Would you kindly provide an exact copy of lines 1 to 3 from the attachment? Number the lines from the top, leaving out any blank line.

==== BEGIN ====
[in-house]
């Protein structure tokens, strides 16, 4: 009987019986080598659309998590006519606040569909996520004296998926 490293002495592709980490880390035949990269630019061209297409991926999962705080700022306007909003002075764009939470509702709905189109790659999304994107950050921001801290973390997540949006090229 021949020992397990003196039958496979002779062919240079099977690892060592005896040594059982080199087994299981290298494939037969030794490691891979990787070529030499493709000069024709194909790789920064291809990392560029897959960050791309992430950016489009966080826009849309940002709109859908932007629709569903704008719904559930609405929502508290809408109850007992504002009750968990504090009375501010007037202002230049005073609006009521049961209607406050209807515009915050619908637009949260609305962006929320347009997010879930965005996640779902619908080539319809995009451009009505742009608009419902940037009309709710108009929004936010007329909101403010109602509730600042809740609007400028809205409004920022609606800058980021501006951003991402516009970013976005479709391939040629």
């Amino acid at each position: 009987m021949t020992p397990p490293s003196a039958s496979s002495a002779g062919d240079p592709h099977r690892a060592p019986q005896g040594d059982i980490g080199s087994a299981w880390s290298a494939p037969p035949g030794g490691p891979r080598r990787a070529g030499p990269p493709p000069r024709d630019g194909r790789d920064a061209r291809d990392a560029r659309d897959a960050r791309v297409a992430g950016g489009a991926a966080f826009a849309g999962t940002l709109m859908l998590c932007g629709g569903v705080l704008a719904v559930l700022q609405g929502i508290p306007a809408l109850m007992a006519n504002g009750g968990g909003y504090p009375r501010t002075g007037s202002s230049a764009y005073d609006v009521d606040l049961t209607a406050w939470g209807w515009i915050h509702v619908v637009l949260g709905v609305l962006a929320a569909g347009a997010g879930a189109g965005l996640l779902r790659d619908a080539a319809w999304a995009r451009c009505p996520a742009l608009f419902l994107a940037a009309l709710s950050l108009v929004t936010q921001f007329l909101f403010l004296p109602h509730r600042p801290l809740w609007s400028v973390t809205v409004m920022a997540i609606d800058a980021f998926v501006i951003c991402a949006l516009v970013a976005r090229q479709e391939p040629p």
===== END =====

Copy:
[in-house]
């Protein structure tokens, strides 16, 4: 009987019986080598659309998590006519606040569909996520004296998926 490293002495592709980490880390035949990269630019061209297409991926999962705080700022306007909003002075764009939470509702709905189109790659999304994107950050921001801290973390997540949006090229 021949020992397990003196039958496979002779062919240079099977690892060592005896040594059982080199087994299981290298494939037969030794490691891979990787070529030499493709000069024709194909790789920064291809990392560029897959960050791309992430950016489009966080826009849309940002709109859908932007629709569903704008719904559930609405929502508290809408109850007992504002009750968990504090009375501010007037202002230049005073609006009521049961209607406050209807515009915050619908637009949260609305962006929320347009997010879930965005996640779902619908080539319809995009451009009505742009608009419902940037009309709710108009929004936010007329909101403010109602509730600042809740609007400028809205409004920022609606800058980021501006951003991402516009970013976005479709391939040629």
């Amino acid at each position: 009987m021949t020992p397990p490293s003196a039958s496979s002495a002779g062919d240079p592709h099977r690892a060592p019986q005896g040594d059982i980490g080199s087994a299981w880390s290298a494939p037969p035949g030794g490691p891979r080598r990787a070529g030499p990269p493709p000069r024709d630019g194909r790789d920064a061209r291809d990392a560029r659309d897959a960050r791309v297409a992430g950016g489009a991926a966080f826009a849309g999962t940002l709109m859908l998590c932007g629709g569903v705080l704008a719904v559930l700022q609405g929502i508290p306007a809408l109850m007992a006519n504002g009750g968990g909003y504090p009375r501010t002075g007037s202002s230049a764009y005073d609006v009521d606040l049961t209607a406050w939470g209807w515009i915050h509702v619908v637009l949260g709905v609305l962006a929320a569909g347009a997010g879930a189109g965005l996640l779902r790659d619908a080539a319809w999304a995009r451009c009505p996520a742009l608009f419902l994107a940037a009309l709710s950050l108009v929004t936010q921001f007329l909101f403010l004296p109602h509730r600042p801290l809740w609007s400028v973390t809205v409004m920022a997540i609606d800058a980021f998926v501006i951003c991402a949006l516009v970013a976005r090229q479709e391939p040629p």